Upon entering Victoria Falls you’re greeted by a beautiful airport neatly tucked a few km out of town. It really sets the tone for what you’d imagine awaits you from a town hosting one of the seven wonders of the world. Leaving the airport in the distance, we graced Chinotimba, a high density suburb in the area. I was told it is one of the oldest suburbs in the town. It proved unimpressive for all my high expectations and it succeeded in dampening my spirit for a bit. Alex, my companion and friend, assured me we hadn’t seen anything yet and I quickly realised I had to reserve my high hopes for later. We arrived around 3 pm and were exhausted from the journey from Bulawayo in the sweltering heat. The Hwange-Vic Falls area boasts some of the highest temperatures in Zimbabwe and this was despite that it was winter. We did a bit of grocery shopping for our supper and breakfast. I had an altercation with the Pick n Pay manager over a beef stew I ordered. It’s price magically changed at the till and I wasn’t too eager to lose my money on a stew I thought was a bargain. We were very budget conscious and sticking hard to our budget was one of the top priorities. Alex enjoyed all this. For all my calm nature she never thought I had it in me to cause a stare. It turned out a wrongly priced sticker was placed on my food. Anyway, I still paid for it but not after exchanging a few words.
We chose to save our money by taking walks throughout most of our time in Vic Falls and spend more on activities. From Pick n Pay we walked all the way to the lodge which was about 1 km away. This helped us take in more of Vic Falls. The lodge proved homely providing comfortable living quarters, clean toilets, WiFi and a TV (I was fortunate to watch the Uefa Champions League final that night 😁). We worked on our itinerary before going to bed.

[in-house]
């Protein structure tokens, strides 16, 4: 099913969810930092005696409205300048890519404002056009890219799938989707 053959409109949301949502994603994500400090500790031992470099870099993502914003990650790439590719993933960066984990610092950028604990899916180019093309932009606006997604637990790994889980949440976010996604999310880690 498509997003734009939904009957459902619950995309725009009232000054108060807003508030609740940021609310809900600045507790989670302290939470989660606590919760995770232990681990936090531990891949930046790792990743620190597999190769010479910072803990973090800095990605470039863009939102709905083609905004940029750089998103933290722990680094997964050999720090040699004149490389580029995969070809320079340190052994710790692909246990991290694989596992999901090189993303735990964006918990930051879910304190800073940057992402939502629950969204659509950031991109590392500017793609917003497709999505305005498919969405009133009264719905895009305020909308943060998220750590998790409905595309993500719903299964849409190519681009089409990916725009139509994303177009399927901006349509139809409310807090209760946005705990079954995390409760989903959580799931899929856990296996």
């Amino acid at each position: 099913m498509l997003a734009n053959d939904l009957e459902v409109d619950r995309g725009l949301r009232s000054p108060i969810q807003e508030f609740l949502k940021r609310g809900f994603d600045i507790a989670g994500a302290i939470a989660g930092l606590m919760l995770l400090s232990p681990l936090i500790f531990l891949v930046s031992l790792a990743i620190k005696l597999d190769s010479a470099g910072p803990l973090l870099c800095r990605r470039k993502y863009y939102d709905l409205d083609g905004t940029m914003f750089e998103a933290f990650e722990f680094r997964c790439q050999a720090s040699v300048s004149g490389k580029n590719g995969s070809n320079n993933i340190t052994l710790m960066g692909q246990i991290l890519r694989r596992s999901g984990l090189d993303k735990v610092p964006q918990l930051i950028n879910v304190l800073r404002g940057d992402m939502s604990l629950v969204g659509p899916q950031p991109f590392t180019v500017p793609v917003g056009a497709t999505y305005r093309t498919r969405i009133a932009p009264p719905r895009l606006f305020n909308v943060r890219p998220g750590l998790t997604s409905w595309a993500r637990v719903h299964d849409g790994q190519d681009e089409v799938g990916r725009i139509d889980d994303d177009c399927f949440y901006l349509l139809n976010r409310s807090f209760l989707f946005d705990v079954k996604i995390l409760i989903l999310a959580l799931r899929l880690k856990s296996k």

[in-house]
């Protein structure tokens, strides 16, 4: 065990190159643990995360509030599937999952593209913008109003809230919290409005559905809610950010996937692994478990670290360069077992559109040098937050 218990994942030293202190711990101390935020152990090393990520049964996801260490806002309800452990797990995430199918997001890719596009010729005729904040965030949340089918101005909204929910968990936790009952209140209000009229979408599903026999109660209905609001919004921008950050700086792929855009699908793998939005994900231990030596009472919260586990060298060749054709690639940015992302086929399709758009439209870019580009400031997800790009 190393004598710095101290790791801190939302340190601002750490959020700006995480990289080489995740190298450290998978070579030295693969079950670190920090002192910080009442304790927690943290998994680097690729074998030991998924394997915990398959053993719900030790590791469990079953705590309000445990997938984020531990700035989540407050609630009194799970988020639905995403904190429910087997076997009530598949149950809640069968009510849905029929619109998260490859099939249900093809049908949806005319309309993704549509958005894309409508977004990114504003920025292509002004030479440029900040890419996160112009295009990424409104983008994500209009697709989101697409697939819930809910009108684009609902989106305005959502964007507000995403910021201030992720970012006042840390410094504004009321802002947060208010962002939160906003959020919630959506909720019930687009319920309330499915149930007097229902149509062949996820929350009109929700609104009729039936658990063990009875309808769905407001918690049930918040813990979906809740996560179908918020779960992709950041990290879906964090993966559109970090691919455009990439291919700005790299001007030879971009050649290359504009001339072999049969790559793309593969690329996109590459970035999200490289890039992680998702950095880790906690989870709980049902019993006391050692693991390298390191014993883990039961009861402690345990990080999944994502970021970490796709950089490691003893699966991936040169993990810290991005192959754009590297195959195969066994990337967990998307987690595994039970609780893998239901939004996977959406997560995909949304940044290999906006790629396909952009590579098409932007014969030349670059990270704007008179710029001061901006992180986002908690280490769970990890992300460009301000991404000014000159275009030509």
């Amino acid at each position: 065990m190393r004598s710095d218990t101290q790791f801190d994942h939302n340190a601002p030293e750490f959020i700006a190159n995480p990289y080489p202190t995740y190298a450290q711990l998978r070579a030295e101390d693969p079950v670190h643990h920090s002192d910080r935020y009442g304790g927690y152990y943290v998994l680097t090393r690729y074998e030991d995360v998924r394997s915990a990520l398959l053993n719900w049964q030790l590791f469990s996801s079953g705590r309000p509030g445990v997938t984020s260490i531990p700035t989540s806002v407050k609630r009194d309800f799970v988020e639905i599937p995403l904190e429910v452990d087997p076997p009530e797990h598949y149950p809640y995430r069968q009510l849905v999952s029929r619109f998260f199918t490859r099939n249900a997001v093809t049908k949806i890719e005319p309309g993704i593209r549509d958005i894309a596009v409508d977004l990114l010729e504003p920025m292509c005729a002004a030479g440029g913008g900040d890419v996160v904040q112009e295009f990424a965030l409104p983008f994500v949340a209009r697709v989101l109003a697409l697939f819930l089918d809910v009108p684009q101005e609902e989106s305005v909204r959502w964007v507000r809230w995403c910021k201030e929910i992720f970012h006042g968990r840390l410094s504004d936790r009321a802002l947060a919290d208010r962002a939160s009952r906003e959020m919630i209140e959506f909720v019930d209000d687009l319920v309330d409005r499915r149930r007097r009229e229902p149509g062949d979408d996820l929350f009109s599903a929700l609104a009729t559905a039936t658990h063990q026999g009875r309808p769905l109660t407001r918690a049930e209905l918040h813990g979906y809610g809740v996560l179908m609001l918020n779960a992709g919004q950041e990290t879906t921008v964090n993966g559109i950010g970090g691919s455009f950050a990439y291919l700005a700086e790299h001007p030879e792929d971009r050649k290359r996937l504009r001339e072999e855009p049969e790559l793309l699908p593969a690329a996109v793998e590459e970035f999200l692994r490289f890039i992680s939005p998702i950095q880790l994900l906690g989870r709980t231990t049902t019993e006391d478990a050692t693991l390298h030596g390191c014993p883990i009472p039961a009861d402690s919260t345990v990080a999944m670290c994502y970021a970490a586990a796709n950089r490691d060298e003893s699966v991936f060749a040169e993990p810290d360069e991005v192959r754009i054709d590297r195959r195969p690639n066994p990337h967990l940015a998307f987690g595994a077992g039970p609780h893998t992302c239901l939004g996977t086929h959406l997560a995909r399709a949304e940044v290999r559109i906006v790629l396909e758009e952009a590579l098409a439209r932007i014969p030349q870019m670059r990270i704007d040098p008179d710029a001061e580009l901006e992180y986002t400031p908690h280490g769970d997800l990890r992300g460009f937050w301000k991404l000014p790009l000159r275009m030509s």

The next day felt too distant through the night. I woke up very early (4:30 am), I hardly wake up very early. A few days prior I had woken up around 6 am to tell my dad I’d be going to Vic Falls. The first thing he said to me was, “You’re up so early, is everything okay?”. I was too eager to go out I didn’t want to waste even a single minute of the day. I’d read from online reviews that it’s best to visit the Rain-forest early if you’re a budding photographer 😁📷. Being one I didn’t want to lose that chance. Alex on the other hand was still dosing off while I was busy imagining how the day would turn out. We left at exactly 7 am and walked to the rain-forest. That was our first opportunity to take in the fancier side of Vic Falls and boy we were not disappointed. From the luxury hotels and lodges, to the wonderful exhibitions of crafts and curios and the beautiful sunrise in Victoria Falls. Even the Sun rises differently when you’re in a new place. 😂😂 It was all to die for. We saved this premature sightseeing for later and only took short glimpses.